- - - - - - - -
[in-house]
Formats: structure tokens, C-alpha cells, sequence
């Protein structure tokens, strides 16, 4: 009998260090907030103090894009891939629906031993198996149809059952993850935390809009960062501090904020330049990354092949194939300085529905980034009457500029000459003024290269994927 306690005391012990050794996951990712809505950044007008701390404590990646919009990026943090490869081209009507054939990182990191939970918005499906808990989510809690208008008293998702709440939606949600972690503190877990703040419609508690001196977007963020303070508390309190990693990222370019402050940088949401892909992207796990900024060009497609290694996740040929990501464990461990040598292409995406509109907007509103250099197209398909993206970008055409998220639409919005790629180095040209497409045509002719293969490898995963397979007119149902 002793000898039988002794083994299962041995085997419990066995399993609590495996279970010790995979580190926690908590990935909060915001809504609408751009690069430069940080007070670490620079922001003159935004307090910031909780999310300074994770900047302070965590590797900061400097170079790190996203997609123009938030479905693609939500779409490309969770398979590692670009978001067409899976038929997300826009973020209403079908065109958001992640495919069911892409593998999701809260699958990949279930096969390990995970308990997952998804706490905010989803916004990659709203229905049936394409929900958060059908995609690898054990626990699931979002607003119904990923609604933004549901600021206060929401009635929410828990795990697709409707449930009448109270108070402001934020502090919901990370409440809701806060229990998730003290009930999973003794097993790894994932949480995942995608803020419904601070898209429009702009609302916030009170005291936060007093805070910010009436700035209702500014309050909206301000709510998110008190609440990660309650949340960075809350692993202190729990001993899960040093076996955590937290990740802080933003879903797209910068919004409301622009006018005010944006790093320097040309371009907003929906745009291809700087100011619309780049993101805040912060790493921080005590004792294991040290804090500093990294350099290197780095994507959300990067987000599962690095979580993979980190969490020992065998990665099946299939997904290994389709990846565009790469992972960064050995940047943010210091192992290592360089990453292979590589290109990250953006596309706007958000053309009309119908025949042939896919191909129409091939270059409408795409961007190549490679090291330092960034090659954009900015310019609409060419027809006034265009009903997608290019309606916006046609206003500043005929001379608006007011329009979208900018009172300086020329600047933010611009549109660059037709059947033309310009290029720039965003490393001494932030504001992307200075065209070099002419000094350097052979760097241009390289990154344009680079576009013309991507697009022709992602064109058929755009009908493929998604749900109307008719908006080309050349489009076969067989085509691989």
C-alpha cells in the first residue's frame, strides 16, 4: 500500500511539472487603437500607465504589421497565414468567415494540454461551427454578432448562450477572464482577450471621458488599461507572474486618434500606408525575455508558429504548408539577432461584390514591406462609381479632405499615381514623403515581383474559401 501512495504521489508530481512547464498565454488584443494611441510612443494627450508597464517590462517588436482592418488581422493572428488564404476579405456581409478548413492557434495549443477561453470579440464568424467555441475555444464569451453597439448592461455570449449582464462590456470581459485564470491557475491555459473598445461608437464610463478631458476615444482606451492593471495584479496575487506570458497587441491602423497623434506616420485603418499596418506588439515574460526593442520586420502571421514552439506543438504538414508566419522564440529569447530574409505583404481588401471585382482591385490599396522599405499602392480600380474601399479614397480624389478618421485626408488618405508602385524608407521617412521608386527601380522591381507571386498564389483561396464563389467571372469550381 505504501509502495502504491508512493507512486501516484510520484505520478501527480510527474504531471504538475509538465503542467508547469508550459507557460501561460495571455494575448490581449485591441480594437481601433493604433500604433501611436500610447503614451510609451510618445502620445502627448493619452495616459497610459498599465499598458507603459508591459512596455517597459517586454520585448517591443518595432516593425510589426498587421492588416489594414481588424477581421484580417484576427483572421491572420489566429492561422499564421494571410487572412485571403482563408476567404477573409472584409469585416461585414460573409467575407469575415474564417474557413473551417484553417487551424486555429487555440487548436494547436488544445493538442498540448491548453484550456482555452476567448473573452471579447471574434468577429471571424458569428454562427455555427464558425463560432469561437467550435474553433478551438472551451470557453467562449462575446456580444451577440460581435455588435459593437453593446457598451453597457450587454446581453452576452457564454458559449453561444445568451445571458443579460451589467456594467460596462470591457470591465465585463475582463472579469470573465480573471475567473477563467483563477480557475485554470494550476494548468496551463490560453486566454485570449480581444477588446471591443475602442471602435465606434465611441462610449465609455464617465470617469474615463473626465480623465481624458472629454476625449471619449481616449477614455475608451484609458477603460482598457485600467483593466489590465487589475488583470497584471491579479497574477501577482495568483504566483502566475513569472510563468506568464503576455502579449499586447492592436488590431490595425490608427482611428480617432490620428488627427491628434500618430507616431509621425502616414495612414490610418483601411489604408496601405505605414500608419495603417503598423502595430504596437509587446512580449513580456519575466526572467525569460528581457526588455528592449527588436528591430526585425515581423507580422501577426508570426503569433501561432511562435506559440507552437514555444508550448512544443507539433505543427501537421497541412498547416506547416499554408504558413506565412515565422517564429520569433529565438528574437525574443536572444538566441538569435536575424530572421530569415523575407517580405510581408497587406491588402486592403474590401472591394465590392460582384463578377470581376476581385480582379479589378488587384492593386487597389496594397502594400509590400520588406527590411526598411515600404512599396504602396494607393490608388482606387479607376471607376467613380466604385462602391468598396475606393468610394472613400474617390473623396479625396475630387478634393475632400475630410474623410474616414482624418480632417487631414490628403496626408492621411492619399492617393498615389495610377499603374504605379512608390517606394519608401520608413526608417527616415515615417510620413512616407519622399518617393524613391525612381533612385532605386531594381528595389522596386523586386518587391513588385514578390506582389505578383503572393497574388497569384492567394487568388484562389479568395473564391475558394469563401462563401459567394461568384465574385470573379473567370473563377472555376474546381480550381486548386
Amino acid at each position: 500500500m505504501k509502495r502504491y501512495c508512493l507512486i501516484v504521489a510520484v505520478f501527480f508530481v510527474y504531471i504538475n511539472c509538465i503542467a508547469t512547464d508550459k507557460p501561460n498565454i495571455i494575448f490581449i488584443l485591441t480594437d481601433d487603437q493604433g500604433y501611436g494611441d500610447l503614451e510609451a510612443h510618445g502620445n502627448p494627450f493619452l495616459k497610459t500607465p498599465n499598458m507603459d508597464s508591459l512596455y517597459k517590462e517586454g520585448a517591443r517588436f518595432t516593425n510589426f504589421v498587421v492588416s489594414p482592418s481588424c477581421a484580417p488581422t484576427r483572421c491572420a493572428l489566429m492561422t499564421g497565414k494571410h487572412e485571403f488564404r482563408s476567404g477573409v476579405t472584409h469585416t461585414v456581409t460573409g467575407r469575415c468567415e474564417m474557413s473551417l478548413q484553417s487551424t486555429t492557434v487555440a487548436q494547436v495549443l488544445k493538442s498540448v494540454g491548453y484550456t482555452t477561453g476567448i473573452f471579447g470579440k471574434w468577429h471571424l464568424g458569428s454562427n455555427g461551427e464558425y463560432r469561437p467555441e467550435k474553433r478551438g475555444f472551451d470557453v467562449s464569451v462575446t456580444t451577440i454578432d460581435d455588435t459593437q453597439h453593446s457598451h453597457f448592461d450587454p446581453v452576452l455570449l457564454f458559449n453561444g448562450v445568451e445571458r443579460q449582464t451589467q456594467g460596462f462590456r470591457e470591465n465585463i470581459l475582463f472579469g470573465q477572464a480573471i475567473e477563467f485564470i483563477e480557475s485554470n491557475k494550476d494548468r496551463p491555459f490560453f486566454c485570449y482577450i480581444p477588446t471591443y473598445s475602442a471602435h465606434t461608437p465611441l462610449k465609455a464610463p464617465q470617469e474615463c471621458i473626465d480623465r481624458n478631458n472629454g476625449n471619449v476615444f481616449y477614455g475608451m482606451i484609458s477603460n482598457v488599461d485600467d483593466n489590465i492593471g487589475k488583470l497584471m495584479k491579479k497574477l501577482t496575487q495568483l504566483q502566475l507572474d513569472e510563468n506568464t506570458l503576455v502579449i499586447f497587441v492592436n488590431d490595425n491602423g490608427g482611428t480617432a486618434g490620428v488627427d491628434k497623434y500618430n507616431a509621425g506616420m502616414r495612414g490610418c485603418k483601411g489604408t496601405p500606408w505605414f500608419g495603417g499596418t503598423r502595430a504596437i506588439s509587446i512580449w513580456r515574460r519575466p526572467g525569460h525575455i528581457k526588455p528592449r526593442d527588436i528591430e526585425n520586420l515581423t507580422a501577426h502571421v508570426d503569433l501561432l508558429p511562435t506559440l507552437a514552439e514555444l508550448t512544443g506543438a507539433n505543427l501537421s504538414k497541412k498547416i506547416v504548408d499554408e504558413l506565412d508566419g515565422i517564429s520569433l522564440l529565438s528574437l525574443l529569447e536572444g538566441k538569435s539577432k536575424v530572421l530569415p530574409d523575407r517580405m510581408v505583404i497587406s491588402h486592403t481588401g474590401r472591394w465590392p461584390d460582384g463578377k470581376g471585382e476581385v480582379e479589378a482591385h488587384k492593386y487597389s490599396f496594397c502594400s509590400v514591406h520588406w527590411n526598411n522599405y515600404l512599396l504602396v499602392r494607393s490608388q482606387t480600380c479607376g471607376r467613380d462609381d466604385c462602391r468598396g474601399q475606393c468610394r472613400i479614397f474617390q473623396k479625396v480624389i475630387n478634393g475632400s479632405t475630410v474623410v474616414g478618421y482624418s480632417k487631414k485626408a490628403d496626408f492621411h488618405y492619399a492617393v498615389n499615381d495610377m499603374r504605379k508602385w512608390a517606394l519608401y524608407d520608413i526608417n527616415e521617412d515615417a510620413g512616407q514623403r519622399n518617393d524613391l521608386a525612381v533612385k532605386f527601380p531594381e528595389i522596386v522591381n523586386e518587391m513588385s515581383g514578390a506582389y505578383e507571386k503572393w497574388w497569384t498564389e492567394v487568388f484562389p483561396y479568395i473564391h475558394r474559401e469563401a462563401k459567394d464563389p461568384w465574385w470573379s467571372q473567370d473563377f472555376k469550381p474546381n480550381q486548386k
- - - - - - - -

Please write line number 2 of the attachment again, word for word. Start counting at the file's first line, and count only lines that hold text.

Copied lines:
Formats: structure tokens, C-alpha cells, sequence